Irori’s sacred book is Unbinding the Fetters, a lengthy tome describing meditation, physical exercises, diet, and other methods to transcend the limitations of the mortal form. Each sect tends to use its own version of the book, adding chapters that clarify and expand upon what its members feel is the best way to achieve enlightenment. Though one sect may not approve of another sect’s amendments, the main sections of the book are ' used by the entire religion, and some scholars of the church collect different versions to compare and contrast the various methods.
Although countless individual masters have written or spoken informative quotations within the context of Irori’s faith, two quotes from the god himself stand out as key among the faithful.
Endure and Renew: Just as a battle is not won with a single punch or kick, enlightenment is not reached with one bout ofmeditation or the reading of one book. Most people spend lifetimes trying to achieve perfection. Expect setbacks. Learn from your mistakes. Improve yourself now that your next life will bring you closer.
Mastery without Form: This is the root of Irori’s manifold philosophy: that each person’s path is unique, and while you can learn much from the teachings of others, you must be willing to strike out on your own path if that is the way for you to achieve perfection. One who spends too much time trying to learn another person’s path may limit his own potential. Recognize the limits of others—physical, mental, or spiritual—and do not assume they are also your limits.
As there are many paths to enlightenment, a community devoted to a particular path may have its own set ofholidays; for example, a temple espousing the invigorating power of sunlight might hold the summer solstice as a holiday, while another promoting the health aspects of raw grains might celebrate the Harvest Feast. This means there are countless holidays in the church, varying from sect to sect, and some scholars of religion claim that any particular day of the year is a holy day for at least one sect of Irori’s faith. Despite these varied practices, most churches use the Master’s Rebus in their holiday celebration. Worshipers draw the rebus on thin cloth or paper and set it afloat on a lake or river to bump into others, sink, or be carried out of sight, much as individual mortal lives interact.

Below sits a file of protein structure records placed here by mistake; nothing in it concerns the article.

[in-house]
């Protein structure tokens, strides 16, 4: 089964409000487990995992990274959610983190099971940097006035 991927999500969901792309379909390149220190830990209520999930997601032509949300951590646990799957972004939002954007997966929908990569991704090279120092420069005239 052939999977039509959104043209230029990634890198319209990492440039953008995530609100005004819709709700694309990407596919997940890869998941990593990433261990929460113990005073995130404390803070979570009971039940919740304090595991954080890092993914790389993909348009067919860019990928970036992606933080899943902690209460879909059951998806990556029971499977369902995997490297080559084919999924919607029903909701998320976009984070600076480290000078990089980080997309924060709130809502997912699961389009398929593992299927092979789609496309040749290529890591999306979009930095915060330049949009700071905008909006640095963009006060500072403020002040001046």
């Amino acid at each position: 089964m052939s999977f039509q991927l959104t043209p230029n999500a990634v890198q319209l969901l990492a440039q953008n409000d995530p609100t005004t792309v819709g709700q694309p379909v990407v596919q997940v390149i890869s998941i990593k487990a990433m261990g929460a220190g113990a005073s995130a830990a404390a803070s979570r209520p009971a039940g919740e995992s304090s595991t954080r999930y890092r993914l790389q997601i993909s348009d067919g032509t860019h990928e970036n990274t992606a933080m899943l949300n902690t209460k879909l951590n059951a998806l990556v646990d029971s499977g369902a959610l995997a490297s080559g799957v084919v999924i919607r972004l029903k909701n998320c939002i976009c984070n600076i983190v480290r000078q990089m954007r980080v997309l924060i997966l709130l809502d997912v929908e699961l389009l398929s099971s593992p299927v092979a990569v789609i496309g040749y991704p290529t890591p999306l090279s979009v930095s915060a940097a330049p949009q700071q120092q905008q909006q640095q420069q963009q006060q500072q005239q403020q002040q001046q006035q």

Relations with Other Religions
Irori respects that other deities are different spiritual beings and that what is correct for him may not be so for them. As such, he tries to avoid interfering with other divine beings unless they threaten his work or his people. He dislikes those who wish to tear down or corrupt the accomplishments of others, and he has an ongoing feud with Asmodeus because the Prince of Darkness likes to taunt the Master’s followers with shortcuts to perfection that are fraught with pitfalls. There is a minor rivalry between his faith and those of Cayden Cailean, Iomedae, and Norgorber, for, unlike them, he became a god without the help of a magical artifact—in effect, he considers their achievements cheating, but is polite enough not to confront them about it unless he feels they grow too arrogant. His feud with Norgorber goes somewhat deeper—whereas Irori seeks to share knowledge, the god of secrets binds wisdom and often endangers his followers. This conflict is ongoing, but Irori views it as merely one more challenge to be experienced and overcome.
Irori had a friendly relationship with Aroden, as they both were powerful mortals who became gods, and the death of the Last Azlanti greatly troubled him for a time. Followers of Irori are taught to show respect for Aroden’s holy sites, much as a great warrior would honor the graves of his friends and honorable enemies. This reverence does not extend to sites that have been converted to Iomedae’s service, though he holds no enmity toward Aroden’s heir and understands the practicality of these alterations.